Book Review: Chaotic Good

Chaotic Good Comps14.inddChaotic Good
by Whitney Gardner
Young Adult / Contemporary Fiction
249 pages
Published 2018

Hoooooooo boy do I have some mixed feelings about this one!

First, the good:

The writing is great. The action flows, the dialogue is suitably nerdy, the affection between Cameron and her twin brother is evident. There are a few jumps from one scene to another, but I think they’re intended to be abrupt. The troll messages and online abuse Cameron gets simply for being a girl into cosplay are spot on. The descriptions of Eugene, Oregon – my hometown! – are also spot on. I am not sure which of the comics shops in Eugene inspired the one in the book, but I have definitely had Cameron’s experiences walking into more than one of the shops in town when I was younger. (I moved away over a decade ago.)

Really the only bad thing I have to say about this book is – Cameron dresses as a boy as an experiment, then finds she passes well enough to do it in a weekly D&D game – and when she’s eventually found out, it’s either “NO WAY” or “I knew it!” I would have liked one of the boys to shrug and say “I just thought he was trans” or something. SOME. MENTION. Of transgender or nonbinary as a possibility would have made this book so much better. I’m always slightly uncomfortable with a cross-dressing character and ABSOLUTELY NO MENTION of nonbinary gender identities.

Alright, no, there’s another bad point. The only other girl her age that Cameron has any contact with is Brina, dudebro-from-the-comic-shop’s crush, and Cameron honestly doesn’t treat her well. The first time they meet, Cameron is dressed as Boy Cameron, and doesn’t defend Brina when Brody pulls his dudebro shit. Which, okay, she was still getting used to being perceived as a dude, and instinct as a girl is to let that sort of thing slide off so as to not make it worse. I can give her a pass there. But near the end of the book, they run into each other again, as Girl Cameron this time, and when Brina extends a hand in friendship, Cameron brushes her off. Sure, she had a bad day, she’s stuck in her own head, but – GIRL. You’ve been dealing with toxic dudes on the internet the entire book, and dudebros you’re – trying to be friends with, for some reason, and you brush off a girl that loves your cosplay and wants to be friends? What the heck!

So – I don’t know. I honestly really enjoyed this book. The nerdy parts were glorious, even if their DM is a little railroad-y. The comic pages sprinkled into the text, showing the D&D adventure, was an inspired touch. But I just don’t like Cameron very much.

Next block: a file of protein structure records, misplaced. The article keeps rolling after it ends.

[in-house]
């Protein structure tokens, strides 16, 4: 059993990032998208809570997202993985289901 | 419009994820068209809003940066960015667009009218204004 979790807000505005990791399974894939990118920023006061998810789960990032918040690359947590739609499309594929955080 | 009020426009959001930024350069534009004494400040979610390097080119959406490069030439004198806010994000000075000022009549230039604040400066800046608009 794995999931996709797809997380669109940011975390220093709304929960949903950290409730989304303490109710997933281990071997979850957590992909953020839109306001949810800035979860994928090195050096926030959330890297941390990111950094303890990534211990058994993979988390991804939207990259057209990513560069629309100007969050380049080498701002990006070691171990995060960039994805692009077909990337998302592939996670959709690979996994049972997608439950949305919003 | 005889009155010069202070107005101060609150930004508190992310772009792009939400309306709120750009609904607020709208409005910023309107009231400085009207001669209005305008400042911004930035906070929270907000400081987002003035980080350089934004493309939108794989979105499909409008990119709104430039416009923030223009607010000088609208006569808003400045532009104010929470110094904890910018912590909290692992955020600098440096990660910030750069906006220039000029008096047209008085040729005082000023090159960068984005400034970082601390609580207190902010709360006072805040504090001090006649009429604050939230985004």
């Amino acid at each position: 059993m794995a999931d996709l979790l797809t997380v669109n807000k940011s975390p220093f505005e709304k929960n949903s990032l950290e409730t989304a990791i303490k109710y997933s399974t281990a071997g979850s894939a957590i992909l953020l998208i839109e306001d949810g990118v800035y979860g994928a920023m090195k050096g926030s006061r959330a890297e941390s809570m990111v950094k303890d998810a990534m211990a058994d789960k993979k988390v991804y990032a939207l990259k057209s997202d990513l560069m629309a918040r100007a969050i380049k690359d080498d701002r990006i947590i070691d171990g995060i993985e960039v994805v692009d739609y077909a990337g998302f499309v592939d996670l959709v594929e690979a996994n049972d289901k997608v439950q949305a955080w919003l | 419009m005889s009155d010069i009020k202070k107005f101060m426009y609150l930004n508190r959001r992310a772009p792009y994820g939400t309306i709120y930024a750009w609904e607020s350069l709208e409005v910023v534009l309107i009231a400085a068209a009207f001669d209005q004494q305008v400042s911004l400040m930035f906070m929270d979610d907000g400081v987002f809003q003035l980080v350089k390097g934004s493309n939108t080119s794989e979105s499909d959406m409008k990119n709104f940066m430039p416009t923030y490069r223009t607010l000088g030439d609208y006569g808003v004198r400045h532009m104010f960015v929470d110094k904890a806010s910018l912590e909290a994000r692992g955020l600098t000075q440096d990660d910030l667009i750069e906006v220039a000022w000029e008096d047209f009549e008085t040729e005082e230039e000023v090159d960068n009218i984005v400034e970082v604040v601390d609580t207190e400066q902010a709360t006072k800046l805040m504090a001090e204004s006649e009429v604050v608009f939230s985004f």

Her twin brother is gay, and there’s some drama with his ex, which is why I’ve tagged this GLBT. His storyline being treated just like a heterosexual storyline makes me wonder more why no mention is made of gender identities. IDK. It’s cute, but it’s problematic for what it omits.

From the cover of Chaotic Good:

Soon-to-be senior Cameron hopes to complete her costume portfolio away from the online abuse she has endured since winning a cosplay contest dressed as a character from a game she’s never played. Unfortunately, the only comic shop in her new town – her main destination for character reference – is staffed by a dudebro who challenges every girl who comes into the shop.

At her twin brother’s suggestion, Cameron borrows a set of his clothes and uses her costuming expertise to waltz into the shop as Boy Cameron, where she’s shocked at how easily she’s accepted into the nerd inner sanctum. Before she can say “Demogorgon,” Cameron finds herself drafted into a D&D campaign alongside the dudebro, a friendly (almost flirtatiously so) clerk, a handsome Dungeon Master, and her brother Cooper, dragged along for good measure.

But as her “secret identity” gets more and more entrenched, Cameron’s portfolio falls by the wayside – and her feelings for her DM threaten to make a complicated situation even more precarious. Cosplay, comic shops, and college applications collide in this geek-girl anthem from You’re Welcome, Universe author Whitney Gardner, complete with fully illustrated comic pages by Gardner herself.

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